Ilaapet - Our Family & Kinship
One of the best stories to convey the value of family for the Alutiiq, and the lengths that people will go to save their family, is the true life survival story of the Skonberg family from Chignik. In 1947, just after Christmas, ten Skonberg family members and friends were crossing the Shelikof Straits in a storm, headed to Kodiak for a wedding (Skog, 1985). After attempts to seek shelter during the storm, they hit a rock pile on New Years Eve and their boat the Spencer went down. Stranded for five days until the Coast Guard could rescue them, they huddled together with no fire to warm them because the winds were too strong. Despite their attempts to build a makeshift shelter from hatch boards and bedding they had salvaged, the men on the outer ring of the huddle were badly frostbitten, while protecting the two women, a child and an Elder. Remarkably in their desperate situation the survivors were racked with worry about their other family members waiting for them at home who did not know that they were still alive. Six of the younger men had to have their legs amputated three weeks later without general anesthesia; they only had spinal anesthesia, leaving them awake. It took Dr. Bob Johnson four days to complete the operations, taking one leg in the morning and one in the afternoon. Despite the traumatic and life changing event, all survived and after six months of recovery most of the men went back fishing that next summer. As Bill Skonberg describes, “Well, we surprised everyone in Chignik when we came walking off the boat” (Skog, 1985, p. 30). In the face of life threatening situations, the closeness of family and selfless acts to protect and preserve one’s family members is a testament to this value that Alutiiq people hold dear. In a place where help may be slow to come or never arrive, survival requires this strong connection be maintained.
Within Alutiiq ancestral literature there are also many stories that emphasize the importance of family. The story of the swan maiden, known as “The Sad Fate of Uchatngiak,” is a story about family. When Uchatngiak’s cruel sister drives off his wife, she later flies back to take their son and Uchatngiak journeys to find them. When he finds them in Bird Heaven he gives up his freedom, and returns to his childhood state of captivity just to be with them.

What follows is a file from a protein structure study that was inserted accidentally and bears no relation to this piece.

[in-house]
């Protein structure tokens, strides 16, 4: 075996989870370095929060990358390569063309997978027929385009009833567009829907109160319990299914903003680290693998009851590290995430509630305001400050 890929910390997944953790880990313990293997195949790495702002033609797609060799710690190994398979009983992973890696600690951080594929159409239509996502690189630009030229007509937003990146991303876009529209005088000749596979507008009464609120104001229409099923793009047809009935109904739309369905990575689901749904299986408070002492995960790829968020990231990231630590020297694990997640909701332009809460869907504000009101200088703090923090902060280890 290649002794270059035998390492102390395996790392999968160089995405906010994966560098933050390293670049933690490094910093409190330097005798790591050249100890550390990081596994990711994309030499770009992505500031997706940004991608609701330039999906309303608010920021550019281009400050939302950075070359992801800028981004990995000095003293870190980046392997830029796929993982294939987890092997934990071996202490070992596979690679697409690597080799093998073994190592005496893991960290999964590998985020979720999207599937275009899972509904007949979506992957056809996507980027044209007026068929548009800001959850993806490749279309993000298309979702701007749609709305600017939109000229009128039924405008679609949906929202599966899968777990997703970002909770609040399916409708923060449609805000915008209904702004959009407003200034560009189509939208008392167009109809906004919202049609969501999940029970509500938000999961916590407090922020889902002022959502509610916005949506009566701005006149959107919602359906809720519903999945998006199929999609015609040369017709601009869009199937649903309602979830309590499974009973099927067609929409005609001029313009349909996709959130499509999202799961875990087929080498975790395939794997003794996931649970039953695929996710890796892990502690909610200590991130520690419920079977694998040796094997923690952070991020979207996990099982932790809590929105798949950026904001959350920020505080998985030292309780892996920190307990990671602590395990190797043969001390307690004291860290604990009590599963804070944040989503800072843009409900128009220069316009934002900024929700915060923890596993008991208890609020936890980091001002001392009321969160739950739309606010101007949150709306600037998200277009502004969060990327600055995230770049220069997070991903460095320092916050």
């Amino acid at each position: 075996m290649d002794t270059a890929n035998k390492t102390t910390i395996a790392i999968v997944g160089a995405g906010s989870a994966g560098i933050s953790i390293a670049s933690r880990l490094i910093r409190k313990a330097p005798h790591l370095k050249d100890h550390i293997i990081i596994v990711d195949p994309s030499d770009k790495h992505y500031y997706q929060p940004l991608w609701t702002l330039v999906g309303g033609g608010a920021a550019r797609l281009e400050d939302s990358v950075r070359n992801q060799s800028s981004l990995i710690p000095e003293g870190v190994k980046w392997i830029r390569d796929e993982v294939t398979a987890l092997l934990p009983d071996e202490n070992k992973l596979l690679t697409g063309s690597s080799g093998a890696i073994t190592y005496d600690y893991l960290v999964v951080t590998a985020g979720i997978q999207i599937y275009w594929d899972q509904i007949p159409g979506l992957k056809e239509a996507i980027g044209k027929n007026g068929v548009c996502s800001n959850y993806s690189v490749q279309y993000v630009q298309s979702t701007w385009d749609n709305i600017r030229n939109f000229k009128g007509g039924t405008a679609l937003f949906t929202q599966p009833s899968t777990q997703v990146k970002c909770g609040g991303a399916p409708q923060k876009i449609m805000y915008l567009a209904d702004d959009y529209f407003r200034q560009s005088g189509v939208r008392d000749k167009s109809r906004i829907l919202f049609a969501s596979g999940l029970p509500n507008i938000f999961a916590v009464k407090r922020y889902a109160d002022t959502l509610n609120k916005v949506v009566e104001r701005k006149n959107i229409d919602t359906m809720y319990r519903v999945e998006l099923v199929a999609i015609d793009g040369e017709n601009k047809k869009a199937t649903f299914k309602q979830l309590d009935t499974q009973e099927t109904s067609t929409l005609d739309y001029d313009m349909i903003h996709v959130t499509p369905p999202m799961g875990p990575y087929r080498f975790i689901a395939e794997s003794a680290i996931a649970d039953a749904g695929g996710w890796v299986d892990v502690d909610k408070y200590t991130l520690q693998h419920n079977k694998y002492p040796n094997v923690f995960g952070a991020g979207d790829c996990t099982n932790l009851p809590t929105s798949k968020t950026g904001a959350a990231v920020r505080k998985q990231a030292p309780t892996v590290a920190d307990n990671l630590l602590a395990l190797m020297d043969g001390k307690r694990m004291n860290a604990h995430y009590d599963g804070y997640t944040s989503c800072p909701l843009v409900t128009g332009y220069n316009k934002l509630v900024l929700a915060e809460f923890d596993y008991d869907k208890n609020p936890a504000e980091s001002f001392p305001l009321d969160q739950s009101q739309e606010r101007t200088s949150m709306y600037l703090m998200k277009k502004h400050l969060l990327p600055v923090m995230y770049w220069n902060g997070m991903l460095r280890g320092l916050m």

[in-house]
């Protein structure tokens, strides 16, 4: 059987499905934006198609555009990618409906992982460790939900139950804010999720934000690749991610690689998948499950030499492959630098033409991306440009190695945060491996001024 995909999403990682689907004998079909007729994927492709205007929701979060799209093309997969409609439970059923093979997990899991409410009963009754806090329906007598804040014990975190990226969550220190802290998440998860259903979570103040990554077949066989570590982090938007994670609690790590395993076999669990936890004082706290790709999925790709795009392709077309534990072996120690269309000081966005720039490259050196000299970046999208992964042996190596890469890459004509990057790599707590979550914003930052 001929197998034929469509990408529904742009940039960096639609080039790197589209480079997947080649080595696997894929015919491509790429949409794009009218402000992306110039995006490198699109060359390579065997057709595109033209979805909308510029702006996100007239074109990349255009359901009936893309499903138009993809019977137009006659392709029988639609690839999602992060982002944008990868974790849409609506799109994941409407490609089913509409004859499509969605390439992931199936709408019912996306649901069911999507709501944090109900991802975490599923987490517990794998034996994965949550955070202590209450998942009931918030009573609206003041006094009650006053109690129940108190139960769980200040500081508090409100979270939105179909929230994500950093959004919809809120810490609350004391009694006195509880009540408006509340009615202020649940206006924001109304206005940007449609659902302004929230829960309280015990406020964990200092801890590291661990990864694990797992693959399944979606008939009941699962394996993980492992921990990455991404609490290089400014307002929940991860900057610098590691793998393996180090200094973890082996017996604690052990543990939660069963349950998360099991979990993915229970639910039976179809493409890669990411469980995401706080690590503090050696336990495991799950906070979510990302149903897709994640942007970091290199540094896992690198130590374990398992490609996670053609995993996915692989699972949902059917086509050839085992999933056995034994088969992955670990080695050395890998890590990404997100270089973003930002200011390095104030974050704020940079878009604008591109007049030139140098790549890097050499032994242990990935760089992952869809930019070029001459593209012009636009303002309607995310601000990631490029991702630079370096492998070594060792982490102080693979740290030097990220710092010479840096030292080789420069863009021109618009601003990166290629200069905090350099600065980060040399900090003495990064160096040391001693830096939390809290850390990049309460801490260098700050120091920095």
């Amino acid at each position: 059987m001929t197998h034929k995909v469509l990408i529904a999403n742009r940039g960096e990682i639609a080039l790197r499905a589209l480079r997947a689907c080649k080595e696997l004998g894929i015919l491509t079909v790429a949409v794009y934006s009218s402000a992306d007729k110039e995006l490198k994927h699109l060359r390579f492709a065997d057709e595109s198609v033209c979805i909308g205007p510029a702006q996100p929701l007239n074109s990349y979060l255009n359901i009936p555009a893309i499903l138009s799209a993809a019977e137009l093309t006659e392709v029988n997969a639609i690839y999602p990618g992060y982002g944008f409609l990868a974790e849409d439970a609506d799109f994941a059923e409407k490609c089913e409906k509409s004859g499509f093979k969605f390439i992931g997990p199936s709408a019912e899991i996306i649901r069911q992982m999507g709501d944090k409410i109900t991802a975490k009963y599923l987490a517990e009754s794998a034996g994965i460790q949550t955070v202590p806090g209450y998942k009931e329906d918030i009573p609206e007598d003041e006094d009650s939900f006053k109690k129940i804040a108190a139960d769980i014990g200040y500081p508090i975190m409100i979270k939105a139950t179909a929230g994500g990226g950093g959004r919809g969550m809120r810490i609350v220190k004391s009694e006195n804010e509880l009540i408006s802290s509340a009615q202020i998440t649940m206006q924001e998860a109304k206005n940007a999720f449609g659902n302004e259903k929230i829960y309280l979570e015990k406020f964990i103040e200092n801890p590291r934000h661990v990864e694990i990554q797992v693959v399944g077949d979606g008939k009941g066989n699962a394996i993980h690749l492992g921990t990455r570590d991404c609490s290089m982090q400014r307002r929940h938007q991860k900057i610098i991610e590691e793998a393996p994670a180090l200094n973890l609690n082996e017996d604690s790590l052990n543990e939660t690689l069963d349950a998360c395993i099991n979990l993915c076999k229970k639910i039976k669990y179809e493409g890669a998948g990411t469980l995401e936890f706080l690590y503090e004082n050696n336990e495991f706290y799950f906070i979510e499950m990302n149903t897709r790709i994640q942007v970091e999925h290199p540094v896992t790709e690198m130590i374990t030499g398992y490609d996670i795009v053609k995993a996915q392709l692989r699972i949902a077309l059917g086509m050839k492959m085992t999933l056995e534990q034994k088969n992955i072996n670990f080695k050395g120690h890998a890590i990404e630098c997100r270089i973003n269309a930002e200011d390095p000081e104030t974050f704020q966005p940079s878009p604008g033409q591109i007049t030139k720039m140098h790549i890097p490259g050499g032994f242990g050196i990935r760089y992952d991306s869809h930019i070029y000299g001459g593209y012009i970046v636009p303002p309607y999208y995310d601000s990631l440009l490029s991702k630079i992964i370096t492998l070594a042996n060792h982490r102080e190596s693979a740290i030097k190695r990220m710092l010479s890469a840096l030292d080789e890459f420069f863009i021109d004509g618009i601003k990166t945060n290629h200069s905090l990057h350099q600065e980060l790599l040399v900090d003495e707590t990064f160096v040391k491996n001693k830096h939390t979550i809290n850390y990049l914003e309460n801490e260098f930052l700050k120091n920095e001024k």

A matrilineal society, Alutiiq family dynamics have been challenged through western assimilation, where now some families struggle with domestic violence. A balance in gender and family roles is an important aspect within a family’s state of wellbeing; although within our modern context, family structure and gender roles are frequently different than they once were. Regardless, the value of family, both immediate and extended, is extremely important in Alutiiq culture. In fact, no distinction is made between first, second or third cousins, as all are considered cousins, akin to siblings.
Knowing one’s genealogy is important as well. My great-grandmother used to tell my father long lists of all the people he was related to, and one day he asked why she was telling him all this. She said, “so you don’t end up marrying one of them.” Intermarriage between villages was common, as people were typically closely related to each other in each community, and so men typically found a mate outside of their home village.
Family dynamics are also often challenged in Alutiiq stories. For example in “The Unnatural Uncle,” while maternal uncles traditionally played a father role for their sister’s children the uncle in this story was noted as unnaturally jealous and cruel. In the sister sun, brother moon story told by Clyda Christiansen (Leer, 1997-1999), she tells of how the two were ashamed when they realized they were brother and sister in the steam bath. Stories such as those featuring evil characters or inappropriate behaviors often function as a release for young people to consider inappropriate behaviors without acting upon them.
Go to other Social Sphere values:
- Suupet (Our people)
“Our People: we are responsible for each other and ourselves”
- Cuqllipet (Our Elders)
- Ilapet (Our Family)
“Our Family and Kinship of ancestors and living relatives”
Excerpt from Alisha Drabek, Ph.D. (2012) dissertation: